I keep this editing/revising process moving for weeks and sometimes months.
Each time I read through the book, I edit and revise sentence structures, word usage, and grammar.
When I'm close to the end, I read through for filter words (words that pull the reader out of the story). Scrivener is great for this.
My final revision mode is on Kindle. I compile my manuscript, send it to Word where I format it, and email it to my Kindle app.
I read it like a book, but I use the notes and highlight colors to catch errors that slipped past on my computer.
Sometimes, I find major plot issues. In that case, I might go through a major revision and repeat the editing/revision process all over.
Throughout this time, I am meeting with critique partners and sharing with beta readers. All feedback helps.
Today, ON THE ROAD TO MARTY MCFLY awaits my critique partners' read-throughs to help tighten the plot. Two agents liked the writing and voice, but both had trouble with the plot.
STARS IN MY POCKET is on my Kindle with notes. I've read 68%, and will next go back to Scrivener to repair seams and mend holes.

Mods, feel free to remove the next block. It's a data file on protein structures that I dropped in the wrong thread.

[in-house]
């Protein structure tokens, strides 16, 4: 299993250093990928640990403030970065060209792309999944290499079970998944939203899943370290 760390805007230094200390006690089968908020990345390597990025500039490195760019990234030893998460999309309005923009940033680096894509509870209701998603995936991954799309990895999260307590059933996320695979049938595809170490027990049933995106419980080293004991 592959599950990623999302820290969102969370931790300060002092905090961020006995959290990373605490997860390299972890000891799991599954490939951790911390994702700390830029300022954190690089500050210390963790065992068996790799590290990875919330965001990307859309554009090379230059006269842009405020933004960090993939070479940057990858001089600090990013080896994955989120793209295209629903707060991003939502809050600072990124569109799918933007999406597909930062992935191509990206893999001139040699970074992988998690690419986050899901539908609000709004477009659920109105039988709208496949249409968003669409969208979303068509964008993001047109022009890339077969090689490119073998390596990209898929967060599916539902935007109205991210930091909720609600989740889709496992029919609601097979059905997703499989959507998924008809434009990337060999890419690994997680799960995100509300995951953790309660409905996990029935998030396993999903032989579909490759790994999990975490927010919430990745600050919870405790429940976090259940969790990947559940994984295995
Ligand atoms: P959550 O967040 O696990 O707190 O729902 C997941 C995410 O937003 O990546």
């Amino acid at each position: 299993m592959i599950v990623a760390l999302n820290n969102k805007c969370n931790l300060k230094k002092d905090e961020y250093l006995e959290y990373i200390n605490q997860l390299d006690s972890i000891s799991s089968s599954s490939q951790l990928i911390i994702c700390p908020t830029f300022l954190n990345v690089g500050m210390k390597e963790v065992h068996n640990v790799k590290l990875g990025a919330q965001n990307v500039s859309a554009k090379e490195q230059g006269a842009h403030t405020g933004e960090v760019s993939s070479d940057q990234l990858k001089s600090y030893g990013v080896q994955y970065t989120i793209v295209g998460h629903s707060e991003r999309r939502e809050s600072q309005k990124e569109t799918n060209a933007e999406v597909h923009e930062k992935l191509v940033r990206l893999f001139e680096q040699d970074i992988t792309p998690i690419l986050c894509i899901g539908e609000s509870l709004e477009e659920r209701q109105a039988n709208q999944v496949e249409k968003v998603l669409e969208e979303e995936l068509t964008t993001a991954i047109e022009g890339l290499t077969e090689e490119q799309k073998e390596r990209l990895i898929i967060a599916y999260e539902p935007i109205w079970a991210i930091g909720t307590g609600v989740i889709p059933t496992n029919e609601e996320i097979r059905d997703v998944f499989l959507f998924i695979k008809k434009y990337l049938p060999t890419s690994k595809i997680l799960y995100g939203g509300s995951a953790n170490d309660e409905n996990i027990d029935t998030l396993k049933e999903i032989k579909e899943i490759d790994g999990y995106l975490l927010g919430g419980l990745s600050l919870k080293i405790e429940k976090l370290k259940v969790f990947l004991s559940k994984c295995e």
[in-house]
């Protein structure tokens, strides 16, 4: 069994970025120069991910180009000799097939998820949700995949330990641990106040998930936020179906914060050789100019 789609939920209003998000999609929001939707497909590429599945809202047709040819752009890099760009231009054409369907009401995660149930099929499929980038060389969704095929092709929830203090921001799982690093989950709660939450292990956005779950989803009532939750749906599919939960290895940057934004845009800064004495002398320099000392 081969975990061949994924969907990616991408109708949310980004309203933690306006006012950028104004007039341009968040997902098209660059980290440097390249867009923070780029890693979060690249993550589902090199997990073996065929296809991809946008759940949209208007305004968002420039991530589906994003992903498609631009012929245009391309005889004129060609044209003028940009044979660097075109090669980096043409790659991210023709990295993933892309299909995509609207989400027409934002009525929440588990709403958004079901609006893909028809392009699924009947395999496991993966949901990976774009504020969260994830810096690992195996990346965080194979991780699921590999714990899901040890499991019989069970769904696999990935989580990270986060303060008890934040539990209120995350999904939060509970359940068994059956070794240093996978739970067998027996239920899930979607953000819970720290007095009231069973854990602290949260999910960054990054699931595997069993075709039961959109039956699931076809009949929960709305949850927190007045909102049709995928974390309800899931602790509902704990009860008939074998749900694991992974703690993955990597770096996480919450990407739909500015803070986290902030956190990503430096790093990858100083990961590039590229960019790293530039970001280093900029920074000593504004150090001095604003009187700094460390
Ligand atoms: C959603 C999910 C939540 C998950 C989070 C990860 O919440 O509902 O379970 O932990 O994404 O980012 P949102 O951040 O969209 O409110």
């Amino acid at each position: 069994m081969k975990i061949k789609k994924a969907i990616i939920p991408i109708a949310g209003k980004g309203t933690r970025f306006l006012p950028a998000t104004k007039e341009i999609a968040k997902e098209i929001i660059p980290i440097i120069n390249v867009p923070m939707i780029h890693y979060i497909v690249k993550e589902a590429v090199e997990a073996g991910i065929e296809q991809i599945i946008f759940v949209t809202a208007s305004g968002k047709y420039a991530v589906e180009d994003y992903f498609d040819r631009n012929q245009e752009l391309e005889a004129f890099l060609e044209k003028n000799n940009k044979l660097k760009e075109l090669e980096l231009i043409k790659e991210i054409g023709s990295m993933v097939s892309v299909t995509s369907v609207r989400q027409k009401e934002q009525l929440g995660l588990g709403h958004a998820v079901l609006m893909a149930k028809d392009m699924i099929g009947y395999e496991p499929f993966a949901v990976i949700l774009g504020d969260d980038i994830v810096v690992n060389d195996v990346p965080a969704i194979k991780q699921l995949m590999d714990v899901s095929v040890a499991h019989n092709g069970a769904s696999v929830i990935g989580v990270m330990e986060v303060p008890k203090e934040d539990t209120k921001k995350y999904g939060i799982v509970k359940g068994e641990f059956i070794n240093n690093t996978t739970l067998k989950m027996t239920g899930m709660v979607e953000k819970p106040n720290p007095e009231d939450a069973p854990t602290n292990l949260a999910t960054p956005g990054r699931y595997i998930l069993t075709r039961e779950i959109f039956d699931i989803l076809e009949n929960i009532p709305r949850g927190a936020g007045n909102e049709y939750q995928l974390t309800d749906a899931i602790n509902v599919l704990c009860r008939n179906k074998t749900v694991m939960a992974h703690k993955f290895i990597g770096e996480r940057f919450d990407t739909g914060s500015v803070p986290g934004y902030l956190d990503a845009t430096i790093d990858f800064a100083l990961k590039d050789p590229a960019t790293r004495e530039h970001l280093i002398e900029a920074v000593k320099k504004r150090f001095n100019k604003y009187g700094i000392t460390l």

It may not be a perfect process, but it works for me. Soon--I can feel it!--I will get that agent call. Until then, all I can do is edit, revise, rinse, and repeat.
What are your practices for editing your manuscripts? Please share!
This past week, my students explored the wonderful use of personification in their writing. When not overused, this form of figurative language can enliven tired writing. The trick is knowing when to employ it.
December has been a month of writing exercises. We've written about who we are not and--with the assistance of Kobe Bryant--taken time to say goodbye to something in our lives.
This week, let's play around with personification (attribution of a personal quality or human characteristic to something nonhuman; representation of an abstract quality in human form).